Norman, who endorsed Haley a year ago, added in a “Fox and Friends” interview that “at the end of the day, she will come on board.”

The congressman added that he will reach out and call Trump in the coming hours.

Republican presidential candidate Nikki Haley

Republican presidential candidate Nikki Haley speaks to supporters during her speech on Wednesday, Feb. 15, 2023 in Charleston, South Carolina. (AP Photo/Mic Smith)

In a Republican presidential field that topped a dozen candidates last summer, Haley was the final remaining rival to Trump, who for months has been the commanding frontrunner in the GOP race as he makes his third straight White House bid.

Haley – who in 2021 and 2022 made numerous trips to Iowa and New Hampshire, the two lead-off states in the Republican presidential nominating calendar – formally launched her 2024 campaign in February of last year. 

Haley polled in the single digits for much of last year and faced an uphill climb to win the nomination. However, courtesy of well-regarded performances in the late summer and autumn in the first three GOP primary debates, Haley grabbed momentum and saw her poll numbers soar.

That surge increased in December, as Haley caught up with Florida Gov. Ron DeSantis in the latest Iowa polls and in national surveys, for a distant second place behind Trump.


Haley zoomed to second place and narrowed the gap with Trump in New Hampshire, thanks in part to a crucial endorsement from Republican Gov. Chris Sununu.

Haley and Sununu at a polling station on primary day in New Hampshire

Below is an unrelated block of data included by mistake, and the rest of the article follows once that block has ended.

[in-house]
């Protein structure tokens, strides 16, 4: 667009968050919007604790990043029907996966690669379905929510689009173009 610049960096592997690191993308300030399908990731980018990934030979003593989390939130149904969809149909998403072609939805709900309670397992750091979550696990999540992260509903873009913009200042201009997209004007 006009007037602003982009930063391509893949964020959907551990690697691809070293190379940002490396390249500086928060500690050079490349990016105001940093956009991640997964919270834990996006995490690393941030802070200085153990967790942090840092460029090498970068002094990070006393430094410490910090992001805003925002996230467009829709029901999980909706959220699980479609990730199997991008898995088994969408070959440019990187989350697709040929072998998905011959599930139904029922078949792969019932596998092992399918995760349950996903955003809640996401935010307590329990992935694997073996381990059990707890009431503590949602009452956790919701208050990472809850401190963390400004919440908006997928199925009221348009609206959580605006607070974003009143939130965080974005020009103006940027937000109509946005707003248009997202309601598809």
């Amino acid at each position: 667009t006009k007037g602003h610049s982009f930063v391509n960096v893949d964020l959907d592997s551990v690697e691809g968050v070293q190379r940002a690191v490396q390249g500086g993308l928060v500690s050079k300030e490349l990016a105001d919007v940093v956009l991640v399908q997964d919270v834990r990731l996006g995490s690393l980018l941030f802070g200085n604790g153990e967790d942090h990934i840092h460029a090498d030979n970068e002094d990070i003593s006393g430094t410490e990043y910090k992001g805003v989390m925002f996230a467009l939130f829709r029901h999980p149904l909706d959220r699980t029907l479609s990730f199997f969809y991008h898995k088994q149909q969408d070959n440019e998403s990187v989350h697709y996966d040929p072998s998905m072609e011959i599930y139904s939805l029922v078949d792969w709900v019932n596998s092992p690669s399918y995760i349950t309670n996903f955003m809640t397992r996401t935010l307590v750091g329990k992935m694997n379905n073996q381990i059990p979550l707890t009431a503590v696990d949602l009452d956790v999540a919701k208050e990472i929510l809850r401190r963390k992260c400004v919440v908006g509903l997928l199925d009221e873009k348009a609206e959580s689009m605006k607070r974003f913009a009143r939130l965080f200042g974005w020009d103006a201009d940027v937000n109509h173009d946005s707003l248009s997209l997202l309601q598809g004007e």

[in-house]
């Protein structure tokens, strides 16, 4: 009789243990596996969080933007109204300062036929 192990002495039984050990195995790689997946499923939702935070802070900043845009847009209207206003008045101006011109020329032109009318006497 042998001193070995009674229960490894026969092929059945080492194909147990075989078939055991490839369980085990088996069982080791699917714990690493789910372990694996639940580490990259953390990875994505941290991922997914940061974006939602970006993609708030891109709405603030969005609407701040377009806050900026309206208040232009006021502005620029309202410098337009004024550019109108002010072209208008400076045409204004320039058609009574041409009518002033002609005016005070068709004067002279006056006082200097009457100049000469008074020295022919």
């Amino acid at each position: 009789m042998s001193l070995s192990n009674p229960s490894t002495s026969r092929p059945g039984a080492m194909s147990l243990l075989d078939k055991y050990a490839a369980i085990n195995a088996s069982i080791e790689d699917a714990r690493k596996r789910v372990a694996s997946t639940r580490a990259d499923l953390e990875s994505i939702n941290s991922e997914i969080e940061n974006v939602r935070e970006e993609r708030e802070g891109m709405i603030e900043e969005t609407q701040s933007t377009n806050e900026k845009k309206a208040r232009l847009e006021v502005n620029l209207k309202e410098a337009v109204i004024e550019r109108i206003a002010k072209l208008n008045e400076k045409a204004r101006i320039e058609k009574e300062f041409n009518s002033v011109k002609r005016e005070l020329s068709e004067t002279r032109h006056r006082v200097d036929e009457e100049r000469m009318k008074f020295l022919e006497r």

Former U.N. ambassador and former South Carolina Gov. Nikki Haley, a Republican presidential candidate, second from left, and New Hampshire Gov. Chris Sununu, second from right, visit a polling station on Primary Day in New Hampshire on Jan. 23, 2024 in Hampton, New Hampshire. (Paul Steinhauser/Fox News)

Trump ended up winning the Jan. 15 Iowa caucuses by 30 points over DeSantis, with Haley finishing slightly behind the Florida governor in third place.

DeSantis, who was a distant third and mired in the single digits in the public opinion polls in New Hampshire, dropped out of the race two days before the primary, turning the GOP nomination battle into a two-candidate race between Haley and Trump.


Haley, thanks to strong support from independents, won 43% of the vote in New Hampshire, finishing 11 points behind Trump.

After Trump scored landslides in the Nevada and U.S. Virgin Islands GOP caucuses in early February, the race moved to Haley’s home state of South Carolina.

While Haley campaigned relentlessly in her home state and Trump made only a handful of stops, the former president enjoyed the backing of South Carolina’s governor, both senators and scores of state lawmakers and officials. 

Donald Trump South Carolina

Former President Trump, center, speaks during an election night watch party at the South Carolina State Fairgrounds in Columbia, South Carolina, on Saturday, Feb. 24, 2024. (Victor J. Blue/Bloomberg via Getty Images)

However, Haley remained defiant amid increasing calls by fellow Republicans for her to drop out of the race.

“I refuse to quit. South Carolina will vote on Saturday. But on Sunday, I’ll still be running for president. I’m not going anywhere,” Haley emphasized in a major speech a couple of days ahead of her home state primary.


She emphasized that “I have no fear of Trump’s retribution.”

On the campaign trail days ahead of the South Carolina primary, Haley told her supporters, “I will take the bruises. I will take the cuts. This is going to be messy and I’ll take the hurt, because I believe nothing good comes easy. Sometimes we have to feel pain to appreciate the blessing.”

Haley also turned up the volume in her verbal attacks on Trump, from his legal entanglements to his controversial comments on NATO and the death of Russian opposition leader Alexei Navalny, as well as his mocking of her husband, who is overseas on a military tour of duty.

She continued to spotlight both the 77-year-old Trump and 81-year-old President Biden’s verbal miscues as she repeatedly questioned their mental and physical durability and argued that it was time for a new generation to steer the country.